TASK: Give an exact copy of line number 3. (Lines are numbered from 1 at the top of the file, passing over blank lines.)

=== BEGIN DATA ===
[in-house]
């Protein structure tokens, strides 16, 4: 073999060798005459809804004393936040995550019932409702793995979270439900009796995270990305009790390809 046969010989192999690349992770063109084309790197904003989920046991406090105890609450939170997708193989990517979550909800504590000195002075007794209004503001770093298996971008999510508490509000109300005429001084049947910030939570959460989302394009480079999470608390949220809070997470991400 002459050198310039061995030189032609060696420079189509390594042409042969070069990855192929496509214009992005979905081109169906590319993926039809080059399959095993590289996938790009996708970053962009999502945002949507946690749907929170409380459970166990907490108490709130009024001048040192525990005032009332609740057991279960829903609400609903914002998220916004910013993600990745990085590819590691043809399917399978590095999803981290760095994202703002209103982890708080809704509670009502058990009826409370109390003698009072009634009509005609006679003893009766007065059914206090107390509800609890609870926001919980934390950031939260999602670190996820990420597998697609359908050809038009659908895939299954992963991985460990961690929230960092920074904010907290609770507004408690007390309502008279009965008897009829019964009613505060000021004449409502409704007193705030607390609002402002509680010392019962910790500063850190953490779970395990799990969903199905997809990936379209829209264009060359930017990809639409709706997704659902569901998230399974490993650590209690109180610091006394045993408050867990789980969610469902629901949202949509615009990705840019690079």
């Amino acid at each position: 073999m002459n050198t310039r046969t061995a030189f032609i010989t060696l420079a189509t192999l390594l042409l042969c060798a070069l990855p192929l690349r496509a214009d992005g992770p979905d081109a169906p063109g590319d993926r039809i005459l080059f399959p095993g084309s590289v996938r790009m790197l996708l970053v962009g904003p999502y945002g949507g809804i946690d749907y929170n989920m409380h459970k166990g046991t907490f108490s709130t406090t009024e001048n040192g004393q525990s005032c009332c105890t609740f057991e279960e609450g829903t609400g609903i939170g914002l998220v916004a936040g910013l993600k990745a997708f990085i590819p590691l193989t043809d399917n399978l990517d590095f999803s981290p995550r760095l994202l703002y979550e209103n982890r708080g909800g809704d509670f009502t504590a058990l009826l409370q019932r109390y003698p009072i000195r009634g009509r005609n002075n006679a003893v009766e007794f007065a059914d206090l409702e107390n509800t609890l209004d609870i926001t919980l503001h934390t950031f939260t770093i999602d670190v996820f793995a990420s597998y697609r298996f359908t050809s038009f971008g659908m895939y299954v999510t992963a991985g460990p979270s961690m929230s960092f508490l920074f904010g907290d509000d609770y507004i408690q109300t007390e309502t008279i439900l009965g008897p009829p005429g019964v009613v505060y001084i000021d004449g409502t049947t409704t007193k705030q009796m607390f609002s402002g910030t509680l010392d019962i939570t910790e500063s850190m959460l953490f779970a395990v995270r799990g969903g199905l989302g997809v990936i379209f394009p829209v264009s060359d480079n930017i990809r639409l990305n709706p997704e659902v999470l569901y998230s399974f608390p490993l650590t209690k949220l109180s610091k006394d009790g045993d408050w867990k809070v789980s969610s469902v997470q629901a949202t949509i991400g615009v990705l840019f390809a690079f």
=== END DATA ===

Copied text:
């Amino acid at each position: 073999m002459n050198t310039r046969t061995a030189f032609i010989t060696l420079a189509t192999l390594l042409l042969c060798a070069l990855p192929l690349r496509a214009d992005g992770p979905d081109a169906p063109g590319d993926r039809i005459l080059f399959p095993g084309s590289v996938r790009m790197l996708l970053v962009g904003p999502y945002g949507g809804i946690d749907y929170n989920m409380h459970k166990g046991t907490f108490s709130t406090t009024e001048n040192g004393q525990s005032c009332c105890t609740f057991e279960e609450g829903t609400g609903i939170g914002l998220v916004a936040g910013l993600k990745a997708f990085i590819p590691l193989t043809d399917n399978l990517d590095f999803s981290p995550r760095l994202l703002y979550e209103n982890r708080g909800g809704d509670f009502t504590a058990l009826l409370q019932r109390y003698p009072i000195r009634g009509r005609n002075n006679a003893v009766e007794f007065a059914d206090l409702e107390n509800t609890l209004d609870i926001t919980l503001h934390t950031f939260t770093i999602d670190v996820f793995a990420s597998y697609r298996f359908t050809s038009f971008g659908m895939y299954v999510t992963a991985g460990p979270s961690m929230s960092f508490l920074f904010g907290d509000d609770y507004i408690q109300t007390e309502t008279i439900l009965g008897p009829p005429g019964v009613v505060y001084i000021d004449g409502t049947t409704t007193k705030q009796m607390f609002s402002g910030t509680l010392d019962i939570t910790e500063s850190m959460l953490f779970a395990v995270r799990g969903g199905l989302g997809v990936i379209f394009p829209v264009s060359d480079n930017i990809r639409l990305n709706p997704e659902v999470l569901y998230s399974f608390p490993l650590t209690k949220l109180s610091k006394d009790g045993d408050w867990k809070v789980s969610s469902v997470q629901a949202t949509i991400g615009v990705l840019f390809a690079f």